Life lessons: Corey to undergo kidney transplant surgery Monday
Published 9:20 am Saturday, April 27, 2019
After months of waiting and preparation, Chad Corey will finally be getting his new kidney on Monday morning.
The Austin native and ABC 6 News photojournalist has had kidney issues for much of his life and entered stage 4 kidney failure in August 2018. Needing to find a kidney donor, Corey put the word out on Twitter.
That call was answered by Chris Douglas of Rochester, who became acquaintances with Corey through covering the same sporting events. Douglas followed Corey’s Twitter and happened to stumble across his tweet. Becoming an organ donor wasn’t really something that Douglas had thought about too much. He always checked the box to be identified as a donor on his driver’s license. However, he felt compelled to fill out a form.
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“He’s just a young man who needs a kidney, and his life could be so much better with it,” Douglas said. “Why not try to help?”
Upon hearing that Douglas had the same blood type and had started the process in determining if he was a possible donor match, Corey was stunned by the news. The two kept in contact and Corey remained cautiously optimistic about the chances.
“I wasn’t stressed or worried,” Corey said. “In the back of your mind, you haven’t heard anything or you don’t hear anything from people. They’re going through the process and getting tested. You get your hopes up cautiously. These things take time, and that’s the hardest part. The waiting and time.”
It was on Feb. 28 that Douglas got to make the life changing phone call to Corey: He was a match.
“Mayo let me know that I was match,” Douglas said. “They let me call Chad and let him know that he had a kidney waiting for him.”
With the organ transplant scheduled to take place early Monday morning, the two men are anxious but excited.
Douglas is more excited to see Corey’s health and quality of life improve with the transplant, while Corey is looking forward to finally getting control of his life again.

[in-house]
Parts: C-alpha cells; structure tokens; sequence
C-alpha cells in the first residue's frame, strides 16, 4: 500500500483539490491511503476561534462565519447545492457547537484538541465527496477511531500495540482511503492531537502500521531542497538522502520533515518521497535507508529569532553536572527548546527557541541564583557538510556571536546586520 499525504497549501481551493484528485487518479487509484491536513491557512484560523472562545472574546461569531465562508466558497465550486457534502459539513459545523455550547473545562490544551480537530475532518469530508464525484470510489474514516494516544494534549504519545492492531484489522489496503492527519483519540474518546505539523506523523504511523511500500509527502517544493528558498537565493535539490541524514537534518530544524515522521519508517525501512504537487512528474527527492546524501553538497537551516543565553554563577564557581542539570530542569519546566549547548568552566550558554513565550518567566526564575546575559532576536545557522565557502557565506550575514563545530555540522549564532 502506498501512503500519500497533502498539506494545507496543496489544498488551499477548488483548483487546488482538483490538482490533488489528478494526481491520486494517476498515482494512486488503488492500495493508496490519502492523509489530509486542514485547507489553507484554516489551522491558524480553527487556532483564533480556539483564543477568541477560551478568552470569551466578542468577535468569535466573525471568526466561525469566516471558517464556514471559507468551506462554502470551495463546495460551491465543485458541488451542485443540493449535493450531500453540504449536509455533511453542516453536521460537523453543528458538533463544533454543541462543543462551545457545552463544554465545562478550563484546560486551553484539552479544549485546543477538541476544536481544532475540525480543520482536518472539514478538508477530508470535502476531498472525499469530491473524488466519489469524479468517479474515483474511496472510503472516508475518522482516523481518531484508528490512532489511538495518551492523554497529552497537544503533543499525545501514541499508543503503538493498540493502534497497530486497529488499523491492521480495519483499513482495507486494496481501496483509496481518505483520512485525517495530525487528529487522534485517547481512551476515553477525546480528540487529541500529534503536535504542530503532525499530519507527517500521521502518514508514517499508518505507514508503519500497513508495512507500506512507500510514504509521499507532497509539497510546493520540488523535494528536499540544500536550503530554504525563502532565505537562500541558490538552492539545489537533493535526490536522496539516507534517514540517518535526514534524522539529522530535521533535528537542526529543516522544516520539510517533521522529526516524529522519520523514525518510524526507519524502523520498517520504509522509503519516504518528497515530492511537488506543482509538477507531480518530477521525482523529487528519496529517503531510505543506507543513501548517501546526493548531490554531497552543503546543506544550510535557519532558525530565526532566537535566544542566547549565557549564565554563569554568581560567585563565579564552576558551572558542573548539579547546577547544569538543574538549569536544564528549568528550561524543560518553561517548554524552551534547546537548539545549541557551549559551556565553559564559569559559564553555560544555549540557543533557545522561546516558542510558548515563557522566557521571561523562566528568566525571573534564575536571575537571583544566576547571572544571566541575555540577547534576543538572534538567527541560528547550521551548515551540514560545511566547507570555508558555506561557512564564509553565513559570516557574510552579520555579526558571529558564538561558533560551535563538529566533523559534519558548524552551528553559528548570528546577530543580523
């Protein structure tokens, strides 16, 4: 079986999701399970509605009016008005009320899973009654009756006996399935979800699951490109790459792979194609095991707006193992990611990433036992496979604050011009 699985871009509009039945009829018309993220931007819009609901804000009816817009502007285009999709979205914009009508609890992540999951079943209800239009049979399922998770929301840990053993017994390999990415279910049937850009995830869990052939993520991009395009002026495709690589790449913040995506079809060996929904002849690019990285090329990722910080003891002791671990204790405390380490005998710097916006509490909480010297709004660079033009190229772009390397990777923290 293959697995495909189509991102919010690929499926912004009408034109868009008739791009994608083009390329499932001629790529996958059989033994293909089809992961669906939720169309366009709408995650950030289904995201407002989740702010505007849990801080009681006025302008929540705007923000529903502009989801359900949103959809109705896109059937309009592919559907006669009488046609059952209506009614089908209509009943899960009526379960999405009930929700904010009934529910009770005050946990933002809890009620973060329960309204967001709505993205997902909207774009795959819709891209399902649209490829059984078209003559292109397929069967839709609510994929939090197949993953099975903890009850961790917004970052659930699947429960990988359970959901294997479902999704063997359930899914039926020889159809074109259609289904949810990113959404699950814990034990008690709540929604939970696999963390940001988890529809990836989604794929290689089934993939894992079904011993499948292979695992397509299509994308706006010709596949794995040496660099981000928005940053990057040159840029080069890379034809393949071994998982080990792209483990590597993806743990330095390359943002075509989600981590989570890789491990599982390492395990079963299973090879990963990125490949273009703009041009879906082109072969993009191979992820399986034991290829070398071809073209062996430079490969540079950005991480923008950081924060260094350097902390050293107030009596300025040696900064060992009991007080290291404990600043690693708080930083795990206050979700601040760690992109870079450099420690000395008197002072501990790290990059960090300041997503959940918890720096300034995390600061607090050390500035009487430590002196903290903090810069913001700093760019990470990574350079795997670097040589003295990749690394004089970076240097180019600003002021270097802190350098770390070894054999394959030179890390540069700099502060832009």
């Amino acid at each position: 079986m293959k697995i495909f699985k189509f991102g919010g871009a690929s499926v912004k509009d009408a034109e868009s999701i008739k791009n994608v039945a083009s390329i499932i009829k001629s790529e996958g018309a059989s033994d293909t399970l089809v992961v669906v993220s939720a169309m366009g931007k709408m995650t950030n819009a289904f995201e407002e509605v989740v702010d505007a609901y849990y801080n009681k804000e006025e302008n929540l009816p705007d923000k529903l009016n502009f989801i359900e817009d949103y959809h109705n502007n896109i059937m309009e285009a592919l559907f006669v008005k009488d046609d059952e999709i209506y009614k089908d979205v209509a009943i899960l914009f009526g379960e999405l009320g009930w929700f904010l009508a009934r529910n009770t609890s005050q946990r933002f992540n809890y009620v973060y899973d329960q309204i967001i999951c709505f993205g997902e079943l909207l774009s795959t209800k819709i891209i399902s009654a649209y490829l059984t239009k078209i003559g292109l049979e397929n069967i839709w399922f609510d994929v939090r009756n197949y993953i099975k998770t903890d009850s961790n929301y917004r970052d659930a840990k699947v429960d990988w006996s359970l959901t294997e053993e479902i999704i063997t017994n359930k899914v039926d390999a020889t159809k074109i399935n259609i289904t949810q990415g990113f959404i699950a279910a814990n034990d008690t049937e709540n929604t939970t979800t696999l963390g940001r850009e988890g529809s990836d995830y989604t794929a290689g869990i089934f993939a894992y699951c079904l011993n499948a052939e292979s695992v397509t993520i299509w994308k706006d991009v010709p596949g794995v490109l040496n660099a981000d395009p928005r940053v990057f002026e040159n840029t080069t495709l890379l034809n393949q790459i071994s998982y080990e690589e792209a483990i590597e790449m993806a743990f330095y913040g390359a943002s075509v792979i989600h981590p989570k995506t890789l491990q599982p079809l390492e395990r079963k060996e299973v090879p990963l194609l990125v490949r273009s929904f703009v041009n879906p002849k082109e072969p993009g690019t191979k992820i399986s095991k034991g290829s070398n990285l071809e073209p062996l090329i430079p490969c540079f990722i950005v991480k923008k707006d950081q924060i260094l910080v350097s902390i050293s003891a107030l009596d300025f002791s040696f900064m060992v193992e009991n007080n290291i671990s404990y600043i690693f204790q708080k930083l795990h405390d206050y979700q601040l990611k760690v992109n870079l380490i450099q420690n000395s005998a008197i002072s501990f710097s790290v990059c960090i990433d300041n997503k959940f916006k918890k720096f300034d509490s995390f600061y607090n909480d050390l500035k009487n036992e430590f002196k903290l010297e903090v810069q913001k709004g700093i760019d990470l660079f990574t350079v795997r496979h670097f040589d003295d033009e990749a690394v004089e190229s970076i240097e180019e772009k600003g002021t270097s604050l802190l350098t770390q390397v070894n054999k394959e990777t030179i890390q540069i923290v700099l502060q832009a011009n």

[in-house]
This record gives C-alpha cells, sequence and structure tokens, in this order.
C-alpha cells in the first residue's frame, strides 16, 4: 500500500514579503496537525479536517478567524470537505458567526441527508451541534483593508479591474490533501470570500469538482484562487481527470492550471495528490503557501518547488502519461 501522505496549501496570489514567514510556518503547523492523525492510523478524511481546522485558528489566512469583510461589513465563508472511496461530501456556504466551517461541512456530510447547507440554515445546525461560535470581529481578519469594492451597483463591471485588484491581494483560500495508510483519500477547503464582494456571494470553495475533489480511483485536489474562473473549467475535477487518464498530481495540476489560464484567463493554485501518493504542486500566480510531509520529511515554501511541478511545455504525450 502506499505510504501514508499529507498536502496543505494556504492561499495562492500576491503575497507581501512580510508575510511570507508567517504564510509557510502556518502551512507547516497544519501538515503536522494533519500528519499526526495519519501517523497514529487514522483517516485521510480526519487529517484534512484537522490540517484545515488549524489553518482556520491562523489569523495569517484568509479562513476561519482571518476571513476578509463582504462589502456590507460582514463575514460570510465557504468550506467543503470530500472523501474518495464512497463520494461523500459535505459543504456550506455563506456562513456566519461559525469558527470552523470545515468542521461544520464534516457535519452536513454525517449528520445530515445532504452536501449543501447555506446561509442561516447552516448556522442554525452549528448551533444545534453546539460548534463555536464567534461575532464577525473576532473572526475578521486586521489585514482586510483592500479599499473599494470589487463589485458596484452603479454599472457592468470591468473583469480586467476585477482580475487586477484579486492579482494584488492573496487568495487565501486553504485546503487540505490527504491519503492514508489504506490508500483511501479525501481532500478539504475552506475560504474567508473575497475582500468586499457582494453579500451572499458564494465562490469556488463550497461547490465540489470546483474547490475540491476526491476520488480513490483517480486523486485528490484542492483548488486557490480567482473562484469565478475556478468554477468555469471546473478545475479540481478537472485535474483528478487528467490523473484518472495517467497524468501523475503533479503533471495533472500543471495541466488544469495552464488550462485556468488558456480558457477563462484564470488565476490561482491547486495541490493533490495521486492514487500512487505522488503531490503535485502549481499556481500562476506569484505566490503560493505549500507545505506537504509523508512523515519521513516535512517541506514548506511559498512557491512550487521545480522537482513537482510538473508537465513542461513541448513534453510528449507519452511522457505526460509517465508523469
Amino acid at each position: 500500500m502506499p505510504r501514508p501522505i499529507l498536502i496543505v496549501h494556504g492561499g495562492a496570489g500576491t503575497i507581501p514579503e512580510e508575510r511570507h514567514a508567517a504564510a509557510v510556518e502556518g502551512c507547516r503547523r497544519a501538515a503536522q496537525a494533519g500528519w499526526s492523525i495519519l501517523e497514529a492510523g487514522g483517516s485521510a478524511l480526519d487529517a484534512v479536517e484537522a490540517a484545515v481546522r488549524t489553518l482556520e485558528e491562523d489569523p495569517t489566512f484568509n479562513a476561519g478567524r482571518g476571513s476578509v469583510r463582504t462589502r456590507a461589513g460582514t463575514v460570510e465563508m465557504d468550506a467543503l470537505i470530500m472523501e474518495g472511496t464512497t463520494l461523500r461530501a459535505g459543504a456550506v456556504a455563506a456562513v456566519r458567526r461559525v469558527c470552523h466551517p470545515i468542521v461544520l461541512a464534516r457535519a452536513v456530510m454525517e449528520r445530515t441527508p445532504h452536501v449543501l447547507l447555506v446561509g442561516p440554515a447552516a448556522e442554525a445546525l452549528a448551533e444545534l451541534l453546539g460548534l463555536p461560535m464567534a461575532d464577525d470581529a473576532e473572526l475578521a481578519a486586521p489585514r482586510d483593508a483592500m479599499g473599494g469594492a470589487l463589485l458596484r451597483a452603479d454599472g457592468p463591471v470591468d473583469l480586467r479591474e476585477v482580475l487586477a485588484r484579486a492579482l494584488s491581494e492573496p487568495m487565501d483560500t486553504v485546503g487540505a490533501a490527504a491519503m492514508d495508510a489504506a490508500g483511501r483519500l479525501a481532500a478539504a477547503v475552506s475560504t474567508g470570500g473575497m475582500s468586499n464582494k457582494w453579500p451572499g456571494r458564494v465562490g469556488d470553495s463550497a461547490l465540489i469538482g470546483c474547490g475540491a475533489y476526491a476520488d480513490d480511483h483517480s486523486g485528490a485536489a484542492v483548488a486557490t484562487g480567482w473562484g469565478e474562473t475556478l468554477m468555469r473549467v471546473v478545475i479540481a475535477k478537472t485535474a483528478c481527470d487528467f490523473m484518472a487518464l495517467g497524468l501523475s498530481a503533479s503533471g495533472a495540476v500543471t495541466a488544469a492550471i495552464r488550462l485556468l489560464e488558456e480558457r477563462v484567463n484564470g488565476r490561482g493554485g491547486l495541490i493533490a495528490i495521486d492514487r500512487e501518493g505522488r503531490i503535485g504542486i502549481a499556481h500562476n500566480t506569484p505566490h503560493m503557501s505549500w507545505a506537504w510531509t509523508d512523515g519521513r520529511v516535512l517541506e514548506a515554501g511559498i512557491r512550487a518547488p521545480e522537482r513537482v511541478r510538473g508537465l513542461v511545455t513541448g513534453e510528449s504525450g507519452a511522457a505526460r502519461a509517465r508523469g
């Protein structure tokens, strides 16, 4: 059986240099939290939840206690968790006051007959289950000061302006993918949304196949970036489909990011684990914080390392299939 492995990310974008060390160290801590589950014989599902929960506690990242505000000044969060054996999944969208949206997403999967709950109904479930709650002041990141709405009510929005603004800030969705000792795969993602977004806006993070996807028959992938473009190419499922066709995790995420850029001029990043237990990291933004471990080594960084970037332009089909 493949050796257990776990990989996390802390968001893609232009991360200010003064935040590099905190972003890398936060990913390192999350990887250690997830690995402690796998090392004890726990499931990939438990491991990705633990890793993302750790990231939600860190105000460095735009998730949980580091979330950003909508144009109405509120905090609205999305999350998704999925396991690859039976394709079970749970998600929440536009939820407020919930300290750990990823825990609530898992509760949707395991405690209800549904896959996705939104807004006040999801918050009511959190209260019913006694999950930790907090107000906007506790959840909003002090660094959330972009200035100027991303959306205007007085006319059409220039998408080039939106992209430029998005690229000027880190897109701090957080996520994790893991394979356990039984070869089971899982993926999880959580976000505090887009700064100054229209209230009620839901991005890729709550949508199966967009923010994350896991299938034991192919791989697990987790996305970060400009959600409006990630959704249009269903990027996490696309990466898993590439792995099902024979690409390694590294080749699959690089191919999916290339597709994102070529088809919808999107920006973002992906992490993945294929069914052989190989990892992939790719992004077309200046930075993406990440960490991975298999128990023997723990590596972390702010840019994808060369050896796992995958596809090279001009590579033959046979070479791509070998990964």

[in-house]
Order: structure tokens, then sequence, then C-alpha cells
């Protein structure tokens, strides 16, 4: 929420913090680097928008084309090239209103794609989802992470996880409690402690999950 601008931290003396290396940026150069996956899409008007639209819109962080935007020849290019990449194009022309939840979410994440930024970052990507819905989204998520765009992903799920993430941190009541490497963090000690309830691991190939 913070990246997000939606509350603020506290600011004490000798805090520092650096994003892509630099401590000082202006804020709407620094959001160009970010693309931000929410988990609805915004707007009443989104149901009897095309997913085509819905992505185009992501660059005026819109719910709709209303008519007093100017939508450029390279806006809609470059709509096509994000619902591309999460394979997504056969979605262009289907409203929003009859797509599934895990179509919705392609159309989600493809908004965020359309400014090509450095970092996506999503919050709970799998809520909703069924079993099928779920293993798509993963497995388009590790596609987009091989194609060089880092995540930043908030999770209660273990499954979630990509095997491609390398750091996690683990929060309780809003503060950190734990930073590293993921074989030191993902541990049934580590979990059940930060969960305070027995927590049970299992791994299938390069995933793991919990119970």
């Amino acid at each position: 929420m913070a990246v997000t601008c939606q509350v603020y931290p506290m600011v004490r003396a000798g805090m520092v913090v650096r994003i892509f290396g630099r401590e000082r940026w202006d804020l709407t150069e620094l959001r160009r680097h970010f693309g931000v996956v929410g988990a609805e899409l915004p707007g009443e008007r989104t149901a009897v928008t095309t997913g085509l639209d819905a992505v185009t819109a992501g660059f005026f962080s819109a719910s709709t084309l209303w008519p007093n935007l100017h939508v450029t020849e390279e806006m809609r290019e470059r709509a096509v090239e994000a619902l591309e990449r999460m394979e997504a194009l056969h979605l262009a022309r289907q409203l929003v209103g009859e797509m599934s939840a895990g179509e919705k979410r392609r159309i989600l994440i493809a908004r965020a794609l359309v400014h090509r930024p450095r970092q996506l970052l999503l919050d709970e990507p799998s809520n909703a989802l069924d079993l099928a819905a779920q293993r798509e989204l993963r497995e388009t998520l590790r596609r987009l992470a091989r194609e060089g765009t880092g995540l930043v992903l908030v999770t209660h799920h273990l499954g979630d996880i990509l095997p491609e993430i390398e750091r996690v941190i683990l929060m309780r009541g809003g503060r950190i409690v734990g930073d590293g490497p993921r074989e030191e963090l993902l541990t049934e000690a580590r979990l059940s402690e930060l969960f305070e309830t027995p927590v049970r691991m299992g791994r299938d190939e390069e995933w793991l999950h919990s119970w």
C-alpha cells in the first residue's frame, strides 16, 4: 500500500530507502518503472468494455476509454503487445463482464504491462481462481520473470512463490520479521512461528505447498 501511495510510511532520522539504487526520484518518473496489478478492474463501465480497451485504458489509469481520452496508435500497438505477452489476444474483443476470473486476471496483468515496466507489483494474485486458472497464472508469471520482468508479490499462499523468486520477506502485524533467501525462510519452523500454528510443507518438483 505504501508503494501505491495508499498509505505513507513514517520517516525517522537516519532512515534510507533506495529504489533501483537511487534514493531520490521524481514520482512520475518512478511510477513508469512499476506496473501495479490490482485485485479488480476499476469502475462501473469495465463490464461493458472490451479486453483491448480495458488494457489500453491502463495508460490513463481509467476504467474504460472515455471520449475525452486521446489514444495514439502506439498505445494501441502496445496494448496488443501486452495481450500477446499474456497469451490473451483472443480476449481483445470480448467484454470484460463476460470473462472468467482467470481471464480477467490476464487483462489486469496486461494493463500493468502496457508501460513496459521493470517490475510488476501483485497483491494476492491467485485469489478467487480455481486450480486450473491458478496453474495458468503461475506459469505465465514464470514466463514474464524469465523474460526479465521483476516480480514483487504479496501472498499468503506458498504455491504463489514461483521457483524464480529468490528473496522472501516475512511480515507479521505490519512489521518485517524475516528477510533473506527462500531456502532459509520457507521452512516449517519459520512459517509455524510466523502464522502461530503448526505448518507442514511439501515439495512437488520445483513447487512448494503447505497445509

“I’m looking forward to him feeling as good as he can possibly feel,” Douglas said. “I just want him to feel better and be done with dialysis, medications and treatments and just live a normal and happy life with whatever he decides to do.”
Having someone become a donor and willingly give up one of their kidneys to help him has touched Corey deeply. He recognized the decision as a hard one to make.
“I’m thankful for Chris and what he’s doing,” Corey said. “It’s a selfless thing. To give an organ is priceless. It’s not an easy decision and for someone to be able to do that is huge. It means a lot, and it’s gonna be life changing. “
The long road
While it took Corey less than a year to find a kidney donor, he acknowledged that not everyone is so lucky to find a match in under a year. Despite hearing about the long waiting lists for an organ transplant, Corey still held his optimism and remained relatively calm throughout the process.
“There’s a lot more people who are waiting for this or that,” he said. “It’s not surprising. It is kind of eye opening that there’s such a huge need. I know some may think about being an organ donor or hesitate because of personal opinion or religious beliefs, but if you can help one person have a better quality of life, then I think it’s worth it.”
Those who work with patients every day know how crucial it is to get awareness and information out to the public about possibly registering to become an organ donor and help save a life.
Dr. Charles Rosen, director of Mayo Clinic’s Transplant Center, has seen more than 115,000 patients waiting on organ transplants. The average wait time for someone waiting on a kidney is somewhere between three to five years, Rosen noted. The United Network for Organ Sharing stated that while more than 113,000 are currently waiting for a transplant, 74,969 of those people are active waiting list candidates.
However, medical caregivers have been raising awareness about organ donation and started conversations about what a patient wishes to do after they’re gone.
“There just aren’t enough organs for people,” Rosen said. “What we’ve done is to take the difficulty in making the decision from the time of death to a time before anyone contemplates dying think about what they would want so that their families don’t have the burden of making that decision for them.”
Nationwide, most people do support organ donation, with approval between 90 to 95 percent. However, roughly 60 to 70 percent of people end up registering as a donor. The statewide average for organ donor registration was at 69 percent, according to LifeSource.